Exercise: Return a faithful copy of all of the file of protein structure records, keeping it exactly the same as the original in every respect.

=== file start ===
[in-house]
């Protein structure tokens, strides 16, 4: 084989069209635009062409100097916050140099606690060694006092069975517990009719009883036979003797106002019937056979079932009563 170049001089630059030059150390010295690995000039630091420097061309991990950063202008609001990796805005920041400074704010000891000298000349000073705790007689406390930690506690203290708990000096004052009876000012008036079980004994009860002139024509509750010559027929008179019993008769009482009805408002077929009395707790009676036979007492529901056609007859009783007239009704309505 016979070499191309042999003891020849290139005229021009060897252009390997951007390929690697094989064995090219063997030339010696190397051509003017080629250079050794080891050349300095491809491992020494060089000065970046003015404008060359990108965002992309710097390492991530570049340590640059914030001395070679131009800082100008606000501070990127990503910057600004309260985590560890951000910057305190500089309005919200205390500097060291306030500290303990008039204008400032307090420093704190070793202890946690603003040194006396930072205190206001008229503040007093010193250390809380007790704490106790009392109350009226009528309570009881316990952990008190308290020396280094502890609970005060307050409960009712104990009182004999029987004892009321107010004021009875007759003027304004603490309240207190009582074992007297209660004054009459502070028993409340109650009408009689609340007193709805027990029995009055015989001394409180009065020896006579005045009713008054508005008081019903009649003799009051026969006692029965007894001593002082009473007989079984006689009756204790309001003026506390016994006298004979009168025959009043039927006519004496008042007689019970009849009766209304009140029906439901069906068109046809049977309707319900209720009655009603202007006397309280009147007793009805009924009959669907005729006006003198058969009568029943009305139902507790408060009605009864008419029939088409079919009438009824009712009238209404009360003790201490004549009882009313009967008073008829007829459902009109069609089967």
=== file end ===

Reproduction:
[in-house]
């Protein structure tokens, strides 16, 4: 084989069209635009062409100097916050140099606690060694006092069975517990009719009883036979003797106002019937056979079932009563 170049001089630059030059150390010295690995000039630091420097061309991990950063202008609001990796805005920041400074704010000891000298000349000073705790007689406390930690506690203290708990000096004052009876000012008036079980004994009860002139024509509750010559027929008179019993008769009482009805408002077929009395707790009676036979007492529901056609007859009783007239009704309505 016979070499191309042999003891020849290139005229021009060897252009390997951007390929690697094989064995090219063997030339010696190397051509003017080629250079050794080891050349300095491809491992020494060089000065970046003015404008060359990108965002992309710097390492991530570049340590640059914030001395070679131009800082100008606000501070990127990503910057600004309260985590560890951000910057305190500089309005919200205390500097060291306030500290303990008039204008400032307090420093704190070793202890946690603003040194006396930072205190206001008229503040007093010193250390809380007790704490106790009392109350009226009528309570009881316990952990008190308290020396280094502890609970005060307050409960009712104990009182004999029987004892009321107010004021009875007759003027304004603490309240207190009582074992007297209660004054009459502070028993409340109650009408009689609340007193709805027990029995009055015989001394409180009065020896006579005045009713008054508005008081019903009649003799009051026969006692029965007894001593002082009473007989079984006689009756204790309001003026506390016994006298004979009168025959009043039927006519004496008042007689019970009849009766209304009140029906439901069906068109046809049977309707319900209720009655009603202007006397309280009147007793009805009924009959669907005729006006003198058969009568029943009305139902507790408060009605009864008419029939088409079919009438009824009712009238209404009360003790201490004549009882009313009967008073008829007829459902009109069609089967």